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ROCHESTER, Minn. – An 8th grade student may have made a discovery that could save people who wear hearing aids significant money.

Ethan Manuell is an audiology patient at Olmsted County Medical Center and wears a hearing aid in his left ear. He began a study, with the help of his audiologist, Mary Meier Au. D, looking into the effect wait time has on hearing aid batteries, which is the time between activating the battery and placing the battery in the hearing aid.

To activate a hearing aid battery, users need to remove a sticker on the battery which allows oxygen to mix with zinc-oxide inside the battery. Manuell did tests to see if waiting a little longer before putting the battery into the device would make a difference. What he found was if users wait 5 minutes after pulling off the sticker, the battery will last 2-3 days longer, which is significant considering batteries usually last anywhere from 2-7 days depending on the model.

“The more energized zinc you have, the longer it lasts. So this discovery I made, if you wait five minutes, it improves the battery life by 80%,” explains Manuell.

Ethan has won several awards and received recognition for his “5 minute rule” discovery, including earning a US Naval Science Award.

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Energy Harvesting Journal
8 Jul 2014  |  Canada
Article Source

On a weekly basis, hundreds of millions of users worldwide must replace the button cell batteries in their hearing aids. Unfortunately, batteries are a source of environmental waste, a financial burden and somewhat time-consuming and requiring good dexterity to change. What if hearing-aids could be self-powered? Researchers at École de Technologie Supérieure are investigating energy harvesting to power hearing aids.

As alternatives to batteries, energy harvesting technologies are increasingly gaining interest. Energy harvesters, which are able to recover small amounts of energy from external sources such as solar power, thermal energy, or human body, are usually suitable for low power portable or wearable devices. Hearing aids are among wearable medical devices which have been substantially modified in recent years and are becoming less energy consuming.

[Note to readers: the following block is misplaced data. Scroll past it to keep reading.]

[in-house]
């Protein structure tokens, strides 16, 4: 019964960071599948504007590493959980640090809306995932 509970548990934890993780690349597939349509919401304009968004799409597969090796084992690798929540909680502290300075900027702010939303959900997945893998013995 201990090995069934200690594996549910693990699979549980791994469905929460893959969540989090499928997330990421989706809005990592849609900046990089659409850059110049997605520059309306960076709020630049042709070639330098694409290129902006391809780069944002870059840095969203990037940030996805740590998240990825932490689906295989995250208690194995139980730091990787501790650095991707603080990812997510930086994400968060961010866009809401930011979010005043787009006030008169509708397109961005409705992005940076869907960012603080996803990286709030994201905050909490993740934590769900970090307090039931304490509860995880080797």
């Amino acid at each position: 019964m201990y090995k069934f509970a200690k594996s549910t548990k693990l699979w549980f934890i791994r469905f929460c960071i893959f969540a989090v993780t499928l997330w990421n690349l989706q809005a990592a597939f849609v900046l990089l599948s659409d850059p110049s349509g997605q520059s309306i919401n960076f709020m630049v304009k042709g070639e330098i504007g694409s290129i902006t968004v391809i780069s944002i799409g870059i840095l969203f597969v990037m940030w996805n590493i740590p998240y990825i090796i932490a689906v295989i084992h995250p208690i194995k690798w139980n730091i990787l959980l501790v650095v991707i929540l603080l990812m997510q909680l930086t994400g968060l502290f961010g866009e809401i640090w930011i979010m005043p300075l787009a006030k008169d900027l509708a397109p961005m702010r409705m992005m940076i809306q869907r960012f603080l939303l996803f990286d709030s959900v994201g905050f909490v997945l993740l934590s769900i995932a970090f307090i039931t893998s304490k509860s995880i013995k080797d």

Therefore, energy harvesting could be successfully applied to them. In addition to hearing aids, other types of in-ear devices such as electronic hearing protectors and communication earpieces could also benefit from energy harvesting technologies.

This research project to replace hearing aid batteries by energy harvesting technologies is important for Dr. Aidin Delnavaz, a postdoc researcher working on this project. It reminds him his grandmother who suffers from hearing loss and hardly goes anywhere without her hearing aids. "She always complained about her unit because of problems caused by batteries. Sometimes these hearing aids fail at parties, family evenings or during telephone conversation" explains Dr. Delnavaz.

Energy harvesting technologies for hearing aids The researchers have started by considering different sources of energy. Since the user wears the hearing aid, one possible power source would be the user and another would be the user's environment. Several innovative ideas have been recently proposed to use energy harvesting to power hearing aids. Light, body heat, electromagnetic waves, speaker vibrations, and radio frequency waves are sources of energy which have been already proposed for this application.
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The tiny button-shaped batteries that have been powering hearing aids since the late 1970s have long been known to be harmful to the environment because of their mercury content. Now, they're illegal, as improving technology enables Illinois and several other states to ban them.